In the wake of last Sunday’s horrendous church massacre in Sutherland Springs, Texas, local authorities and investigators with the FBI revealed that lone gunman, Devin P. Kelley, was in possession of an unspecified iPhone model at the time he mercilessly gunned down 26 and wounded dozens more in the sadistic, coordinated attack.
Now, Apple has come out saying in a statement obtained by BuzzFeed News that it personally reached out to the FBI shortly after the attack in a bid to offer “assistance” getting into Kelley’s iPhone — even though the model, configuration, and security settings remain unknown, and Kelley, himself, is deceased due to a self-inflicted gunshot wound that capped his cowardly rampage.
Interestingly, while Apple appears to be taking the moral high-ground, FBI special agent Christopher Combs in a separate statement appeared to cast blame on the company in the wake of Sunday’s attack, indicating, without mentioning Apple by name, that tech-industry mandated encryption of user data is making it increasingly difficult for law enforcement to access information on electronic devices owned by nefarious actors, like Kelley.
“Law enforcement is increasingly not able to get into these phones,” Combs said at a press conference, while adding “I can assure you that we are working very hard to get into the phone.”
A Missed Opportunity?
Combs’ comments appear to have been questioned in a number of media reports following the attack, including by CNBC, who yesterday reported that FBI officials never actually contacted Apple in search of help getting into Kelley’s iPhone — especially when they could have, during the “critical 48-hour period” in which investigators could’ve technically used Kelley’s own fingerprint to unlock the device themselves.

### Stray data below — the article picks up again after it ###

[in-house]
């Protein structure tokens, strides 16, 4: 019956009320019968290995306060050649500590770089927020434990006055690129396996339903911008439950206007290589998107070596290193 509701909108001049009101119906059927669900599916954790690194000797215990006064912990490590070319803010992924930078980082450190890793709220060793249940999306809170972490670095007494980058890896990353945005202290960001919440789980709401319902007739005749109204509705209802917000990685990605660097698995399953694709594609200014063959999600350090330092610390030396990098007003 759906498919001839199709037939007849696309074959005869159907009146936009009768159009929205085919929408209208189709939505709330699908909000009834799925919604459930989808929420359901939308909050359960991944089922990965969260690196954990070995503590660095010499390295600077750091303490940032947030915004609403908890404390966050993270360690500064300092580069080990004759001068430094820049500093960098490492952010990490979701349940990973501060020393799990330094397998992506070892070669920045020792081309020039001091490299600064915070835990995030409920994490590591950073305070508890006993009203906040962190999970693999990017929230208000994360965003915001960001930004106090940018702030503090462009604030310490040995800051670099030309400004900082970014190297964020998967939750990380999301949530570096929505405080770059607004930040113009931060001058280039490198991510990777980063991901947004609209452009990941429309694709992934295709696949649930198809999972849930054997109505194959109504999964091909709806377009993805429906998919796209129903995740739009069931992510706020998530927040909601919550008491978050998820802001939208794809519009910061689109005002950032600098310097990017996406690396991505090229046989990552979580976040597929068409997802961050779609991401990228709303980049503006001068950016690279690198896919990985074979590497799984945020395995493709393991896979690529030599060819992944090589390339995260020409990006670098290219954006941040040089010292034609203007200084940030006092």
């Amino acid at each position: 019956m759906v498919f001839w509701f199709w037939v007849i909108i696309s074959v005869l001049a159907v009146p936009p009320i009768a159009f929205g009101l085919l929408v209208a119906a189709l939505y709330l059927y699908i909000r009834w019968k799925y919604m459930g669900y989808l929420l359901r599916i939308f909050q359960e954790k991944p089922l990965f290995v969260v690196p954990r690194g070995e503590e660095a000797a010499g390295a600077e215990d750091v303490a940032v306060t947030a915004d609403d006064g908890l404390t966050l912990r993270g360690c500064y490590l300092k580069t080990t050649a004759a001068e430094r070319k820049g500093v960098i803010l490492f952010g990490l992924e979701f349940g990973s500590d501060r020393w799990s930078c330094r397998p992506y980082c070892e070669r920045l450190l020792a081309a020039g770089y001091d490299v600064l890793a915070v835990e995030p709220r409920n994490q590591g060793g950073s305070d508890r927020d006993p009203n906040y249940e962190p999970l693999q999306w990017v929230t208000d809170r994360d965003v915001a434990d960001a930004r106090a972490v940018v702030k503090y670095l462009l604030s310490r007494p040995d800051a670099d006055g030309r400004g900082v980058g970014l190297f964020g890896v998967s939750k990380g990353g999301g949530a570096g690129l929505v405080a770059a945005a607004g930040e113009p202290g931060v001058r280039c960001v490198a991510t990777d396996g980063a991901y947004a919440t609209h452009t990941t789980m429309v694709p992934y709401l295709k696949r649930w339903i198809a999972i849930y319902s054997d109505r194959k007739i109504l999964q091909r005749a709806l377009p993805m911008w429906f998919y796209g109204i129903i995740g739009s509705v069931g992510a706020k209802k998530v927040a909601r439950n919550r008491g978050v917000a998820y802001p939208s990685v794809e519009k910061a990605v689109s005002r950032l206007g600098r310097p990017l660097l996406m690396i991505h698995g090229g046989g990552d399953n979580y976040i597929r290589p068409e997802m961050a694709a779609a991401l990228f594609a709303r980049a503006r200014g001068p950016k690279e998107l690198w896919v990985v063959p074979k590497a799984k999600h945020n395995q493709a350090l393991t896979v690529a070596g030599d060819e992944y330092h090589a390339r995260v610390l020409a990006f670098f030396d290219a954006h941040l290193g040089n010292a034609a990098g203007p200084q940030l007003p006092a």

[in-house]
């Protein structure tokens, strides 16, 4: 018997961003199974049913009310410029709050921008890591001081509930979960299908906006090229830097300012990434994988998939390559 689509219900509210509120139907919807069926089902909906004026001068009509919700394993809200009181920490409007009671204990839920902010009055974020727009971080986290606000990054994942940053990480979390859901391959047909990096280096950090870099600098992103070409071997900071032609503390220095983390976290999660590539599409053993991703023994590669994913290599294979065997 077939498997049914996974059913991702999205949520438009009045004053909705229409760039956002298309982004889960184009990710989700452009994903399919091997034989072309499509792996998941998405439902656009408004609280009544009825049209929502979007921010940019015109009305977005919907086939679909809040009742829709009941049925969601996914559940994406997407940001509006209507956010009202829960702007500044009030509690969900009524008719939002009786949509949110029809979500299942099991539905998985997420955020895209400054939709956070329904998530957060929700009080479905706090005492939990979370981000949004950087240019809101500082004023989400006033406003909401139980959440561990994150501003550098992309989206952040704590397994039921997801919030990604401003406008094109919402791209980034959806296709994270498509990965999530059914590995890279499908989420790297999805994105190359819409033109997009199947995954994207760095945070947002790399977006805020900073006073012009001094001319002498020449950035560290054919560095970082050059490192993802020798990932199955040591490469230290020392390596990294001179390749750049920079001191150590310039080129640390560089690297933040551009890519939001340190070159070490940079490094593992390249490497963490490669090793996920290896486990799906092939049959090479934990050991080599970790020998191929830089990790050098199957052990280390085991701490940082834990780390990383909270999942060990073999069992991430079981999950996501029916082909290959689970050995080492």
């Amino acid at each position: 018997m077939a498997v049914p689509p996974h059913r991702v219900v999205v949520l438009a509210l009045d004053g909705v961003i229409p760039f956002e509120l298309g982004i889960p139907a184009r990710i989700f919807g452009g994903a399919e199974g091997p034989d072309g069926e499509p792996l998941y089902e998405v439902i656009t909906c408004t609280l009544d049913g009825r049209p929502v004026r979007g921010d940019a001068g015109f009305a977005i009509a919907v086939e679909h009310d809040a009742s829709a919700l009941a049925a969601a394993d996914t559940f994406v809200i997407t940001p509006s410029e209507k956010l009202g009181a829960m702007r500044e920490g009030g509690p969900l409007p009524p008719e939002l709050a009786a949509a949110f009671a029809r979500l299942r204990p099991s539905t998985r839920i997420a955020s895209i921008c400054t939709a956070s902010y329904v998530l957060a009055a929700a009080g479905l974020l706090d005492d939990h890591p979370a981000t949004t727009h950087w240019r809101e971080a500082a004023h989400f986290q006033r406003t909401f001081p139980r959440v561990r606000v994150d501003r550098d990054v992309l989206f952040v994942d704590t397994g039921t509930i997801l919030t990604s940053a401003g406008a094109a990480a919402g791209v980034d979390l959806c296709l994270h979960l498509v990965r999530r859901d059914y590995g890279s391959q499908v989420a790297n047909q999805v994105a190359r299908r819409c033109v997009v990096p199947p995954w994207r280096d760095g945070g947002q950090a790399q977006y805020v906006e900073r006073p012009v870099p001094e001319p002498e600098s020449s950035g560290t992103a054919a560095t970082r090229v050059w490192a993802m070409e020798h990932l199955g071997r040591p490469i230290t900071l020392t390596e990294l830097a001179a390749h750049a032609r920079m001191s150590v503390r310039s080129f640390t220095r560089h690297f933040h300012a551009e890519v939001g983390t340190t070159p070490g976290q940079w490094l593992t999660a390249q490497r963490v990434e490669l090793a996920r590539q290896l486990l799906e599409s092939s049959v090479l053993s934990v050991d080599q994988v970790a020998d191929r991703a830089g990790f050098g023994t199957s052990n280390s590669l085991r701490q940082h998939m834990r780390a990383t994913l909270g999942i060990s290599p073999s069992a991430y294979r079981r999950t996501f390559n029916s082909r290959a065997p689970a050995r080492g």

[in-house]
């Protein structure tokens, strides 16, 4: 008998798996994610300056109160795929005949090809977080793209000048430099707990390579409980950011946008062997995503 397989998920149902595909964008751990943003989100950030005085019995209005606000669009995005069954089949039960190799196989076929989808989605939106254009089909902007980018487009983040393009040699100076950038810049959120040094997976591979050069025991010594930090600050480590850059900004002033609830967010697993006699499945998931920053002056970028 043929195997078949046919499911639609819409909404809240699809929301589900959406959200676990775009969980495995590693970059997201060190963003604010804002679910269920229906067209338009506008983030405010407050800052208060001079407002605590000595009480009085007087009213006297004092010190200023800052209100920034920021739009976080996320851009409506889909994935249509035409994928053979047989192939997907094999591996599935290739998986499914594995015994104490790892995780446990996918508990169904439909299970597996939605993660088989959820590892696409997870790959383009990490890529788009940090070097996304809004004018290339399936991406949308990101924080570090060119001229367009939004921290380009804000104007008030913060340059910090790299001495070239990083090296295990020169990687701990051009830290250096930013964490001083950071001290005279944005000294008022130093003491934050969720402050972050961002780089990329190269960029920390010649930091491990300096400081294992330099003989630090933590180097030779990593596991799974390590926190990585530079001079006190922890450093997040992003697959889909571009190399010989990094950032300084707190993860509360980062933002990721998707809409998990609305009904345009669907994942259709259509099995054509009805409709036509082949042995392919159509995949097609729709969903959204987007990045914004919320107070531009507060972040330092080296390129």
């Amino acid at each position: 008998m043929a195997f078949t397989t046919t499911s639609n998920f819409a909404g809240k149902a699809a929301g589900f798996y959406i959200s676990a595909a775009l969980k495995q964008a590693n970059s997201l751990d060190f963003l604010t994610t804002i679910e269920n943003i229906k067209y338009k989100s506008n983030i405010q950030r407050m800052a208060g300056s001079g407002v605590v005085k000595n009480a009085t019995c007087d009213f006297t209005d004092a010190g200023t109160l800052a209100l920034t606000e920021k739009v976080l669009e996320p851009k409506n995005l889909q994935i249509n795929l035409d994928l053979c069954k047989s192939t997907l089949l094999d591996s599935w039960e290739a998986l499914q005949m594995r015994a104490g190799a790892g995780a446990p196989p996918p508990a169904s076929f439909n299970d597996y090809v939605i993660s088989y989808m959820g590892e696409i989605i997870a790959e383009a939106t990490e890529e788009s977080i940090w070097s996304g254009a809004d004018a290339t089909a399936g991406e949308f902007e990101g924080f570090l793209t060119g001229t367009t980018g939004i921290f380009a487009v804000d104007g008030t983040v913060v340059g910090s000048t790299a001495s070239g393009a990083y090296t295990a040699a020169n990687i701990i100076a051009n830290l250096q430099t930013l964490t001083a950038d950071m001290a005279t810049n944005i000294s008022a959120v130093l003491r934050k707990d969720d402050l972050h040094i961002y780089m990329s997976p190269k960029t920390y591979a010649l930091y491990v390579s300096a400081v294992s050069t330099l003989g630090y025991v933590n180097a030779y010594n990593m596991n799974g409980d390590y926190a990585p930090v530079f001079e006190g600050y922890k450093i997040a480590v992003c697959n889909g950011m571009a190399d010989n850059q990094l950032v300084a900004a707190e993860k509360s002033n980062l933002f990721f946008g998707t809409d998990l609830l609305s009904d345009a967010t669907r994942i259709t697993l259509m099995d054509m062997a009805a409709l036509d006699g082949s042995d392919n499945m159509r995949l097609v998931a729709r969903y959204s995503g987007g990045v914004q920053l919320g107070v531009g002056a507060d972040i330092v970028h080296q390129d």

Meanwhile, Apple in its statement contends that it did, in fact, extend an offer of help to the FBI once it learned that Kelley owned an iPhone.
Worth noting is that even though Apple ultimately offered to help the FBI, its material support would not have included simply giving the Bureau Kelley’s passcode or unlocking the device for them, which was a major issue of contention over which Apple and the FBI have previously sparred. For instance, back in 2015 when the tech-giant refused to help FBI officials unlock the iPhone 5c belonging to San Bernardino shooter, Syed Rizwan Farook, a fierce, lengthy, and otherwise expensive battle over encryption ensued.
Apple, however, indicated in its statement that it could have helped the FBI obtain other valuable information from Kelley’s iPhone, such as by helping “expedite legal warrant requests” to allow the Bureau legal access into Kelley’s iCloud account, where stored iPhone backups might exist and reveal crucial evidence.
FBI Fires Back
Considering the he-said, she-said nature of their argument, it might appear that the FBI is trying to use the shooting as an opportunity to push companies like Apple into being more cooperative and adopting weaker encryption policies. It’s also likely that the FBI simply doesn’t want to have to deal with Apple’s policies in the first place, and so it’s therefore trying to paint the iPhone, itself, as “the obstruction.”
At the end of the day, of course, it’s worth pointing out that the FBI ultimately lost its golden opportunity to get into the iPhone, considering there was the “critical, 48-hour window” during which they very easily could have. It’s interesting to think that had law enforcement asked Apple for help in a more timely manner, they could have potentially obtained the information they were looking for.